Best Trading Advice For Systematic Traders

by | Aug 3, 2014 | Systematic Trading | 0 comments

If you perform a Google search on the phrase “best trading advice” you will get over 200 million results.  That’s a lot of advice for a trader! I thought I would share some advice that sounds simple but is actually very comprehensive.

I believe it was Australian trader Nick Radge that I heard in a podcast say “You should do more of what you are good at and less of what you are not good at.”. Nick wasn’t the first to make this statement but I heard it at a time that was instrumental in my development as a trader so it stuck with me. That statement in conjunction with 1. the belief that if you can’t measure it then you can’t improve it and 2. a practice of continuous improvement (kaizen) are at the core of my development.

In order to determine which of your trading strategies are good and which aren’t you obviously need data and the more the better.  Herein lies a challenge for traders who have long holding periods. The longer your average holding period the less data you will have to analyze and the less opportunity to improve. Most of my stock  trading strategies fall into the mean reversion category and thus have average holding periods between two and five days. Contrast that with a trend follower whose average holding period is months. A trader with short holding periods will generate more data than one with long holding periods and will therefore have the ability to more quickly determine which strategies are working and which ones aren’t. This is crucial and leads to consideration of position sizing. As Dr. Howard Bandy has repeatedly said “The correct position size for a trading system that is broken is zero.”. A trader must have a sufficient number of closed trades in order to continuously perform statistical analysis and thereby determine if a system is worth trading.  Furthermore, following the methods outlined by Kenneth Grant one can determine if more capital should be allocated to a particular trading system.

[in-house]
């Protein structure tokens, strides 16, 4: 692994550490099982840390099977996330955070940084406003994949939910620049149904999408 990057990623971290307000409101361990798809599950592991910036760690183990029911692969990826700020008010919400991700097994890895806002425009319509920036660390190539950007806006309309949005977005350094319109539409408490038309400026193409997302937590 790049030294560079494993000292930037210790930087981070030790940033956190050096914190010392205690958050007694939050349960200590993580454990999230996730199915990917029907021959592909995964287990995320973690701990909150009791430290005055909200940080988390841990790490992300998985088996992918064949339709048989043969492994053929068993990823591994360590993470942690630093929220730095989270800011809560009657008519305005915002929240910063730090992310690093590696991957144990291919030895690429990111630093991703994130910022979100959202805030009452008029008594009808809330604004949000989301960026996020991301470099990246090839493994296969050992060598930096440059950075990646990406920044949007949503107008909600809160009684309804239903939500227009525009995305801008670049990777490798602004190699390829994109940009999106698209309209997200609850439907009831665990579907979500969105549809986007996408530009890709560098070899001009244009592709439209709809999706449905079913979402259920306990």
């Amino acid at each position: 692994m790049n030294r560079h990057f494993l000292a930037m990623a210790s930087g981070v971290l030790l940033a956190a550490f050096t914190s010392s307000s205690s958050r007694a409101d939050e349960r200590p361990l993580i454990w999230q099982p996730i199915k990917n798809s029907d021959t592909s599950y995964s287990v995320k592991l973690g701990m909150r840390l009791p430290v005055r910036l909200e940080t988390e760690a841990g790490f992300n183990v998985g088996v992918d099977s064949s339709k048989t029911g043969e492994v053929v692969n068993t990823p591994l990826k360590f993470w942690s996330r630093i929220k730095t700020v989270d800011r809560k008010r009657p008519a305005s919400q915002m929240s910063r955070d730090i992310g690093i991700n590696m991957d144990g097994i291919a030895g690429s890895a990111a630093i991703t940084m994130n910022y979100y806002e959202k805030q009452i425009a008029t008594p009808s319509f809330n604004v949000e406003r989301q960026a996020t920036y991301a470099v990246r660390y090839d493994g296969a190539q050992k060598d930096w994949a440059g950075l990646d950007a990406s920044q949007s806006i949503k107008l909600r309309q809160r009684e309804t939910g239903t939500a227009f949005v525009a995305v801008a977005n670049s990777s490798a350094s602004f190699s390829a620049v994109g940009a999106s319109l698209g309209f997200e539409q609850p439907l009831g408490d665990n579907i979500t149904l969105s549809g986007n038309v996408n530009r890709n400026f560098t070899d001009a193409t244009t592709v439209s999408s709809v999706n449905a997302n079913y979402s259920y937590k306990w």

In a spreadsheet, I record every trading signal generated by each of my various strategies. Analysis of the strategies has led me to stop trading some strategies this year. Also, I have made refinements in my position sizes for some strategies based on the analysis so I am doing more of what I am good at and less of what I am not so good at.

And for something completely different, I leave you with this incredible version of Time After Time by Eva Cassidy.


FJP

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